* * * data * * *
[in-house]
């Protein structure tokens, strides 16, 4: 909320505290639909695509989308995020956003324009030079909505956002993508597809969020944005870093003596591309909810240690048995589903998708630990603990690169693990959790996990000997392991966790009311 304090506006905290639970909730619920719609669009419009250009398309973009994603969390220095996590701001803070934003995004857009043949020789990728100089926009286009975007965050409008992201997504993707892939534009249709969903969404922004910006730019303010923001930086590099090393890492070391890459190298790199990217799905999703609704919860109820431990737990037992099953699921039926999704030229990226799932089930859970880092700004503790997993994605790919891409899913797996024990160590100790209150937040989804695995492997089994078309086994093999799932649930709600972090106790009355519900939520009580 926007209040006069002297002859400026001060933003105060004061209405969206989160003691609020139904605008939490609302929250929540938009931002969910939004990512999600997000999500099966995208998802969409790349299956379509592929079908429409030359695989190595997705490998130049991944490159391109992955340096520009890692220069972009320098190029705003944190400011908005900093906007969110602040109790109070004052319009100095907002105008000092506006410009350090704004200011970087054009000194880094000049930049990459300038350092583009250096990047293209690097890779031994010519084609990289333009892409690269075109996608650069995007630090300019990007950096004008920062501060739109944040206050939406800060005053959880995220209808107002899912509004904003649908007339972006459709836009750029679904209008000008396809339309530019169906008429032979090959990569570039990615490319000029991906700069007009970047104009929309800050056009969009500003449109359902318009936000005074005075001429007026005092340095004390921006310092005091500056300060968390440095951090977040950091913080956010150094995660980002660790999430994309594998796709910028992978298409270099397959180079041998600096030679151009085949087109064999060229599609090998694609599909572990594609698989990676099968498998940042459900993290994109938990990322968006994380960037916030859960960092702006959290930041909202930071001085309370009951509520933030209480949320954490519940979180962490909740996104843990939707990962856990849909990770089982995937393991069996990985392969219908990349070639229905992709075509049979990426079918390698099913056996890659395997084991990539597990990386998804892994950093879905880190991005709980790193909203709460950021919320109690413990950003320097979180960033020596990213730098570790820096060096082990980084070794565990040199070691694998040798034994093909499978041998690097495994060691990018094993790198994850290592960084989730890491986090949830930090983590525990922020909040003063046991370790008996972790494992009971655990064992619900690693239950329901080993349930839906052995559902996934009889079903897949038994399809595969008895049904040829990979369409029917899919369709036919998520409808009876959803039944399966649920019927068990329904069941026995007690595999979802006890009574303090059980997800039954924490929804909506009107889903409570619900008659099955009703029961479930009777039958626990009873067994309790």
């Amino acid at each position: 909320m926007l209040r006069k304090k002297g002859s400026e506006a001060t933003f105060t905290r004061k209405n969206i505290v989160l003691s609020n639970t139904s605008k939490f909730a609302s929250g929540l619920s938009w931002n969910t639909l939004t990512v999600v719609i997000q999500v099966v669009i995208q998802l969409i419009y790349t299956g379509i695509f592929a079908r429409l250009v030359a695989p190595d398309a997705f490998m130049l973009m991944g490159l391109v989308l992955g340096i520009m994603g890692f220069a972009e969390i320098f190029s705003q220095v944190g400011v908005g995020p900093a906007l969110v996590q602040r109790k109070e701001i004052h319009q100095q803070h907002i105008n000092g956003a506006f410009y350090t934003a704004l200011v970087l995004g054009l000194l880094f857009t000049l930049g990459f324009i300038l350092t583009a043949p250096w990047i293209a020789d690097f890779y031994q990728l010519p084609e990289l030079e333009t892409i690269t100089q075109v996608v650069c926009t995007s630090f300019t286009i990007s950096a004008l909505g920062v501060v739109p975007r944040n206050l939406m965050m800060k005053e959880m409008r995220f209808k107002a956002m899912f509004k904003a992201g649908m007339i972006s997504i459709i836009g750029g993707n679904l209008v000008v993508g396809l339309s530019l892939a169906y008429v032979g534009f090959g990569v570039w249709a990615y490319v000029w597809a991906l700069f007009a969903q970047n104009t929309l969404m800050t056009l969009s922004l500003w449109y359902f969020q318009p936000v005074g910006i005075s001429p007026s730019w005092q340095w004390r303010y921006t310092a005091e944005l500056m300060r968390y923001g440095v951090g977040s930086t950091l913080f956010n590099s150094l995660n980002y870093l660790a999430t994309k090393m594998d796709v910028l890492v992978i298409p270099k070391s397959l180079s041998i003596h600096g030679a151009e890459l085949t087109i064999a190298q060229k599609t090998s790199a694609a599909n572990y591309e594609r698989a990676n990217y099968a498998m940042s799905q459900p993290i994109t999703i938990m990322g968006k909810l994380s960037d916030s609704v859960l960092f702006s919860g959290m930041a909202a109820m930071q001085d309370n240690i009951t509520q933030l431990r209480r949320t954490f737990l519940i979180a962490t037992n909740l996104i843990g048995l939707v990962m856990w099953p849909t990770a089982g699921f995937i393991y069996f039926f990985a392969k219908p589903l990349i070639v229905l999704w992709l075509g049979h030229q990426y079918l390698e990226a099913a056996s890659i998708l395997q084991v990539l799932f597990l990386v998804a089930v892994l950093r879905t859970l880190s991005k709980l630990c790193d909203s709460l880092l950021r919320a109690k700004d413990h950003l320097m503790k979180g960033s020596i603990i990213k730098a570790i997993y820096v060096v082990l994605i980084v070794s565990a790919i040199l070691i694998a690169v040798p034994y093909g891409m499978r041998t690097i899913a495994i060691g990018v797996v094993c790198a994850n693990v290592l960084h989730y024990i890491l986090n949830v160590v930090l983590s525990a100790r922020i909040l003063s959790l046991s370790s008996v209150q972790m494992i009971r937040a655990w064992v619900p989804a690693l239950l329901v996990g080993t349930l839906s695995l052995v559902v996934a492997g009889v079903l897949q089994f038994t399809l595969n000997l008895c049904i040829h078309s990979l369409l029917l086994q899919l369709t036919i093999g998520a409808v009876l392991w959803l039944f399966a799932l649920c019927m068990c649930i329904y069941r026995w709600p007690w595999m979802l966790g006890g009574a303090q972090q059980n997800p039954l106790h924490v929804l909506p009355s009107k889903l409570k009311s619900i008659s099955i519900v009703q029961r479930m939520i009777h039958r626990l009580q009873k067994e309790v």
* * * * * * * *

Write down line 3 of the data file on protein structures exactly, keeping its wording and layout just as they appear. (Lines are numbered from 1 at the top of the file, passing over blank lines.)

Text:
């Amino acid at each position: 909320m926007l209040r006069k304090k002297g002859s400026e506006a001060t933003f105060t905290r004061k209405n969206i505290v989160l003691s609020n639970t139904s605008k939490f909730a609302s929250g929540l619920s938009w931002n969910t639909l939004t990512v999600v719609i997000q999500v099966v669009i995208q998802l969409i419009y790349t299956g379509i695509f592929a079908r429409l250009v030359a695989p190595d398309a997705f490998m130049l973009m991944g490159l391109v989308l992955g340096i520009m994603g890692f220069a972009e969390i320098f190029s705003q220095v944190g400011v908005g995020p900093a906007l969110v996590q602040r109790k109070e701001i004052h319009q100095q803070h907002i105008n000092g956003a506006f410009y350090t934003a704004l200011v970087l995004g054009l000194l880094f857009t000049l930049g990459f324009i300038l350092t583009a043949p250096w990047i293209a020789d690097f890779y031994q990728l010519p084609e990289l030079e333009t892409i690269t100089q075109v996608v650069c926009t995007s630090f300019t286009i990007s950096a004008l909505g920062v501060v739109p975007r944040n206050l939406m965050m800060k005053e959880m409008r995220f209808k107002a956002m899912f509004k904003a992201g649908m007339i972006s997504i459709i836009g750029g993707n679904l209008v000008v993508g396809l339309s530019l892939a169906y008429v032979g534009f090959g990569v570039w249709a990615y490319v000029w597809a991906l700069f007009a969903q970047n104009t929309l969404m800050t056009l969009s922004l500003w449109y359902f969020q318009p936000v005074g910006i005075s001429p007026s730019w005092q340095w004390r303010y921006t310092a005091e944005l500056m300060r968390y923001g440095v951090g977040s930086t950091l913080f956010n590099s150094l995660n980002y870093l660790a999430t994309k090393m594998d796709v910028l890492v992978i298409p270099k070391s397959l180079s041998i003596h600096g030679a151009e890459l085949t087109i064999a190298q060229k599609t090998s790199a694609a599909n572990y591309e594609r698989a990676n990217y099968a498998m940042s799905q459900p993290i994109t999703i938990m990322g968006k909810l994380s960037d916030s609704v859960l960092f702006s919860g959290m930041a909202a109820m930071q001085d309370n240690i009951t509520q933030l431990r209480r949320t954490f737990l519940i979180a962490t037992n909740l996104i843990g048995l939707v990962m856990w099953p849909t990770a089982g699921f995937i393991y069996f039926f990985a392969k219908p589903l990349i070639v229905l999704w992709l075509g049979h030229q990426y079918l390698e990226a099913a056996s890659i998708l395997q084991v990539l799932f597990l990386v998804a089930v892994l950093r879905t859970l880190s991005k709980l630990c790193d909203s709460l880092l950021r919320a109690k700004d413990h950003l320097m503790k979180g960033s020596i603990i990213k730098a570790i997993y820096v060096v082990l994605i980084v070794s565990a790919i040199l070691i694998a690169v040798p034994y093909g891409m499978r041998t690097i899913a495994i060691g990018v797996v094993c790198a994850n693990v290592l960084h989730y024990i890491l986090n949830v160590v930090l983590s525990a100790r922020i909040l003063s959790l046991s370790s008996v209150q972790m494992i009971r937040a655990w064992v619900p989804a690693l239950l329901v996990g080993t349930l839906s695995l052995v559902v996934a492997g009889v079903l897949q089994f038994t399809l595969n000997l008895c049904i040829h078309s990979l369409l029917l086994q899919l369709t036919i093999g998520a409808v009876l392991w959803l039944f399966a799932l649920c019927m068990c649930i329904y069941r026995w709600p007690w595999m979802l966790g006890g009574a303090q972090q059980n997800p039954l106790h924490v929804l909506p009355s009107k889903l409570k009311s619900i008659s099955i519900v009703q029961r479930m939520i009777h039958r626990l009580q009873k067994e309790v």